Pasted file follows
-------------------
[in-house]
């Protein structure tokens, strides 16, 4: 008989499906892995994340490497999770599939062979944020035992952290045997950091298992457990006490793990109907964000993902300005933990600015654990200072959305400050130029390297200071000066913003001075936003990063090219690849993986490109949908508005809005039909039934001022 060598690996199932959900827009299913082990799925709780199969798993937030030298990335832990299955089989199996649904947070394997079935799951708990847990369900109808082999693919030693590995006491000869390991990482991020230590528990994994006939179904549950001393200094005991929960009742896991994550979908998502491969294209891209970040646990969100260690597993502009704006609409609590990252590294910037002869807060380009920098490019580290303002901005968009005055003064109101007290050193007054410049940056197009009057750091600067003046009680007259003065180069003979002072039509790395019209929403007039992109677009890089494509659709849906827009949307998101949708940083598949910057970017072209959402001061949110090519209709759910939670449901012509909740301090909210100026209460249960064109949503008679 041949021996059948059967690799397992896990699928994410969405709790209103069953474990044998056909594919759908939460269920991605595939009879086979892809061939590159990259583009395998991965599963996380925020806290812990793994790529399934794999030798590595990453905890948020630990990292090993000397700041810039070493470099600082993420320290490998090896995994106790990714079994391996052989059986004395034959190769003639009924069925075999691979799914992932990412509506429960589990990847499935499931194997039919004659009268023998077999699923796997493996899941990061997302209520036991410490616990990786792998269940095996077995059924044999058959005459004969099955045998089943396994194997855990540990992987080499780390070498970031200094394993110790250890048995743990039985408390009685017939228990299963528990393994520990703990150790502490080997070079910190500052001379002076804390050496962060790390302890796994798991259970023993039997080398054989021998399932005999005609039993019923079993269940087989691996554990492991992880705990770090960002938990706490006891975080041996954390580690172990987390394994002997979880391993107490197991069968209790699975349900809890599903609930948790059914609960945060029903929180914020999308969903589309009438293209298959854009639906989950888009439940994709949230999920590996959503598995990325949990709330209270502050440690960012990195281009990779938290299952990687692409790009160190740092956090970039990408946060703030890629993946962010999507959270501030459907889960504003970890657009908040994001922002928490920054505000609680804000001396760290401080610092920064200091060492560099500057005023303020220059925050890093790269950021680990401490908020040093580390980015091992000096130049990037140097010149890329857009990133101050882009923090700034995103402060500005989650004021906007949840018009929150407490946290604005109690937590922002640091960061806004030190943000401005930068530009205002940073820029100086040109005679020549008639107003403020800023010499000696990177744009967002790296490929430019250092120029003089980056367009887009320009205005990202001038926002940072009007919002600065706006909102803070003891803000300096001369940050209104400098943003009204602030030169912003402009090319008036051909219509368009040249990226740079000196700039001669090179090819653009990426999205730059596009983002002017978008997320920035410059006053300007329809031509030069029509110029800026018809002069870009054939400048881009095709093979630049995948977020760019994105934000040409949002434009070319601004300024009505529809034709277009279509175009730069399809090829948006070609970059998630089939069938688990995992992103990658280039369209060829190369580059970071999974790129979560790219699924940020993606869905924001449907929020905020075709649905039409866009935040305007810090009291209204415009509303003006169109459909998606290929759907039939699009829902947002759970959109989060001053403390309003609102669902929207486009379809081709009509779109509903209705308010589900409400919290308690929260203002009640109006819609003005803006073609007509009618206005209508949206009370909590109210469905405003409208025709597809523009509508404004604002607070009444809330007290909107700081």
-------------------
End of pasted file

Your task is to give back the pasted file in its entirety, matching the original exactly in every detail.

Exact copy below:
[in-house]
């Protein structure tokens, strides 16, 4: 008989499906892995994340490497999770599939062979944020035992952290045997950091298992457990006490793990109907964000993902300005933990600015654990200072959305400050130029390297200071000066913003001075936003990063090219690849993986490109949908508005809005039909039934001022 060598690996199932959900827009299913082990799925709780199969798993937030030298990335832990299955089989199996649904947070394997079935799951708990847990369900109808082999693919030693590995006491000869390991990482991020230590528990994994006939179904549950001393200094005991929960009742896991994550979908998502491969294209891209970040646990969100260690597993502009704006609409609590990252590294910037002869807060380009920098490019580290303002901005968009005055003064109101007290050193007054410049940056197009009057750091600067003046009680007259003065180069003979002072039509790395019209929403007039992109677009890089494509659709849906827009949307998101949708940083598949910057970017072209959402001061949110090519209709759910939670449901012509909740301090909210100026209460249960064109949503008679 041949021996059948059967690799397992896990699928994410969405709790209103069953474990044998056909594919759908939460269920991605595939009879086979892809061939590159990259583009395998991965599963996380925020806290812990793994790529399934794999030798590595990453905890948020630990990292090993000397700041810039070493470099600082993420320290490998090896995994106790990714079994391996052989059986004395034959190769003639009924069925075999691979799914992932990412509506429960589990990847499935499931194997039919004659009268023998077999699923796997493996899941990061997302209520036991410490616990990786792998269940095996077995059924044999058959005459004969099955045998089943396994194997855990540990992987080499780390070498970031200094394993110790250890048995743990039985408390009685017939228990299963528990393994520990703990150790502490080997070079910190500052001379002076804390050496962060790390302890796994798991259970023993039997080398054989021998399932005999005609039993019923079993269940087989691996554990492991992880705990770090960002938990706490006891975080041996954390580690172990987390394994002997979880391993107490197991069968209790699975349900809890599903609930948790059914609960945060029903929180914020999308969903589309009438293209298959854009639906989950888009439940994709949230999920590996959503598995990325949990709330209270502050440690960012990195281009990779938290299952990687692409790009160190740092956090970039990408946060703030890629993946962010999507959270501030459907889960504003970890657009908040994001922002928490920054505000609680804000001396760290401080610092920064200091060492560099500057005023303020220059925050890093790269950021680990401490908020040093580390980015091992000096130049990037140097010149890329857009990133101050882009923090700034995103402060500005989650004021906007949840018009929150407490946290604005109690937590922002640091960061806004030190943000401005930068530009205002940073820029100086040109005679020549008639107003403020800023010499000696990177744009967002790296490929430019250092120029003089980056367009887009320009205005990202001038926002940072009007919002600065706006909102803070003891803000300096001369940050209104400098943003009204602030030169912003402009090319008036051909219509368009040249990226740079000196700039001669090179090819653009990426999205730059596009983002002017978008997320920035410059006053300007329809031509030069029509110029800026018809002069870009054939400048881009095709093979630049995948977020760019994105934000040409949002434009070319601004300024009505529809034709277009279509175009730069399809090829948006070609970059998630089939069938688990995992992103990658280039369209060829190369580059970071999974790129979560790219699924940020993606869905924001449907929020905020075709649905039409866009935040305007810090009291209204415009509303003006169109459909998606290929759907039939699009829902947002759970959109989060001053403390309003609102669902929207486009379809081709009509779109509903209705308010589900409400919290308690929260203002009640109006819609003005803006073609007509009618206005209508949206009370909590109210469905405003409208025709597809523009509508404004604002607070009444809330007290909107700081």